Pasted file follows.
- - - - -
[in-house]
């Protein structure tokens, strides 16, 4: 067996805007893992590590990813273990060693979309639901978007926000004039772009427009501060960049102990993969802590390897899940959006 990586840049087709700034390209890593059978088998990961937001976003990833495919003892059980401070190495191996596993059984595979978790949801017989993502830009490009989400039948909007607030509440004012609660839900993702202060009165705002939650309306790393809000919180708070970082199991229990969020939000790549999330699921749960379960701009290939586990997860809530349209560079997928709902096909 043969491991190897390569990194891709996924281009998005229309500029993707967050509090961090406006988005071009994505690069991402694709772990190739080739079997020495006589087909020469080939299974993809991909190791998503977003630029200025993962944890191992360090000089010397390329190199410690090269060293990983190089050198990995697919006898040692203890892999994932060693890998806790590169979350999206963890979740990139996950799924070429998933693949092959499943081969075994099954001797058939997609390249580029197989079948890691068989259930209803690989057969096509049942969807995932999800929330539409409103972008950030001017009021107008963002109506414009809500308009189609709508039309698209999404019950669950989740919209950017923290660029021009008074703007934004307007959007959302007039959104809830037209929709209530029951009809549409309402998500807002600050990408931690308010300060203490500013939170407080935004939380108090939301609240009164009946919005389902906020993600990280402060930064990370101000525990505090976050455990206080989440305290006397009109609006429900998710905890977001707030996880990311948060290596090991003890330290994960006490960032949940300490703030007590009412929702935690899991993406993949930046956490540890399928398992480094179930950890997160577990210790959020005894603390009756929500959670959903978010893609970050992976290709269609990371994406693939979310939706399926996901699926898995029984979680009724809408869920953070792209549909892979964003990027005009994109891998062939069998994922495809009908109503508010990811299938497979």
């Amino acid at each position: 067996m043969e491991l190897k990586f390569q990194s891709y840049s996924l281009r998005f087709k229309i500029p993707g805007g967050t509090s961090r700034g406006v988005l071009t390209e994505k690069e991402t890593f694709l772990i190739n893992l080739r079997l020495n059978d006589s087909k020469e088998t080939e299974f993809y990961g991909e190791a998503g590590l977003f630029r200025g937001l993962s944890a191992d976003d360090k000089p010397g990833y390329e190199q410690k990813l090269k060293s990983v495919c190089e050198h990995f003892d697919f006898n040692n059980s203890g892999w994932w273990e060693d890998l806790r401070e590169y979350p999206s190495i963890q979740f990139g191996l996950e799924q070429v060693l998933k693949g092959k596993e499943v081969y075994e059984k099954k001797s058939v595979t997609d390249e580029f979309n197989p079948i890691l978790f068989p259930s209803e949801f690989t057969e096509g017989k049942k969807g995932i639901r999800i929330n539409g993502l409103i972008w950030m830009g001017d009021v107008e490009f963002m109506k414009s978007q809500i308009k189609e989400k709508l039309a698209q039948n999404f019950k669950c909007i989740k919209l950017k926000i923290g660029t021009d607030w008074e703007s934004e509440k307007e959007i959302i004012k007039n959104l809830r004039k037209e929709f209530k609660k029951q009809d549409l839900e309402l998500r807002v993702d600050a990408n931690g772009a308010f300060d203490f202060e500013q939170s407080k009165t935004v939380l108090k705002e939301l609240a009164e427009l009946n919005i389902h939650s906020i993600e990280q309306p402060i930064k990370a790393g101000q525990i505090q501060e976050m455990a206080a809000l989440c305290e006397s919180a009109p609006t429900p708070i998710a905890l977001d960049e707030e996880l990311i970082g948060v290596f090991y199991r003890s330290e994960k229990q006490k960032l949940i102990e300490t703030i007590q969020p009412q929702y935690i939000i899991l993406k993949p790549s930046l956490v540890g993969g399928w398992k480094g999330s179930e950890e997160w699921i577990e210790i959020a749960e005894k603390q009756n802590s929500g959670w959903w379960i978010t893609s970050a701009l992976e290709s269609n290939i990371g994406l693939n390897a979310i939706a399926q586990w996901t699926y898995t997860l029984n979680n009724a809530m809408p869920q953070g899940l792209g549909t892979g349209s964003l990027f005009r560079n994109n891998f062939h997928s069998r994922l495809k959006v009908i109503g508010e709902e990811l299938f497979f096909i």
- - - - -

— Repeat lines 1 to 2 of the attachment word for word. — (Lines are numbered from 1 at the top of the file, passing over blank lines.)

[in-house]
């Protein structure tokens, strides 16, 4: 067996805007893992590590990813273990060693979309639901978007926000004039772009427009501060960049102990993969802590390897899940959006 990586840049087709700034390209890593059978088998990961937001976003990833495919003892059980401070190495191996596993059984595979978790949801017989993502830009490009989400039948909007607030509440004012609660839900993702202060009165705002939650309306790393809000919180708070970082199991229990969020939000790549999330699921749960379960701009290939586990997860809530349209560079997928709902096909 043969491991190897390569990194891709996924281009998005229309500029993707967050509090961090406006988005071009994505690069991402694709772990190739080739079997020495006589087909020469080939299974993809991909190791998503977003630029200025993962944890191992360090000089010397390329190199410690090269060293990983190089050198990995697919006898040692203890892999994932060693890998806790590169979350999206963890979740990139996950799924070429998933693949092959499943081969075994099954001797058939997609390249580029197989079948890691068989259930209803690989057969096509049942969807995932999800929330539409409103972008950030001017009021107008963002109506414009809500308009189609709508039309698209999404019950669950989740919209950017923290660029021009008074703007934004307007959007959302007039959104809830037209929709209530029951009809549409309402998500807002600050990408931690308010300060203490500013939170407080935004939380108090939301609240009164009946919005389902906020993600990280402060930064990370101000525990505090976050455990206080989440305290006397009109609006429900998710905890977001707030996880990311948060290596090991003890330290994960006490960032949940300490703030007590009412929702935690899991993406993949930046956490540890399928398992480094179930950890997160577990210790959020005894603390009756929500959670959903978010893609970050992976290709269609990371994406693939979310939706399926996901699926898995029984979680009724809408869920953070792209549909892979964003990027005009994109891998062939069998994922495809009908109503508010990811299938497979």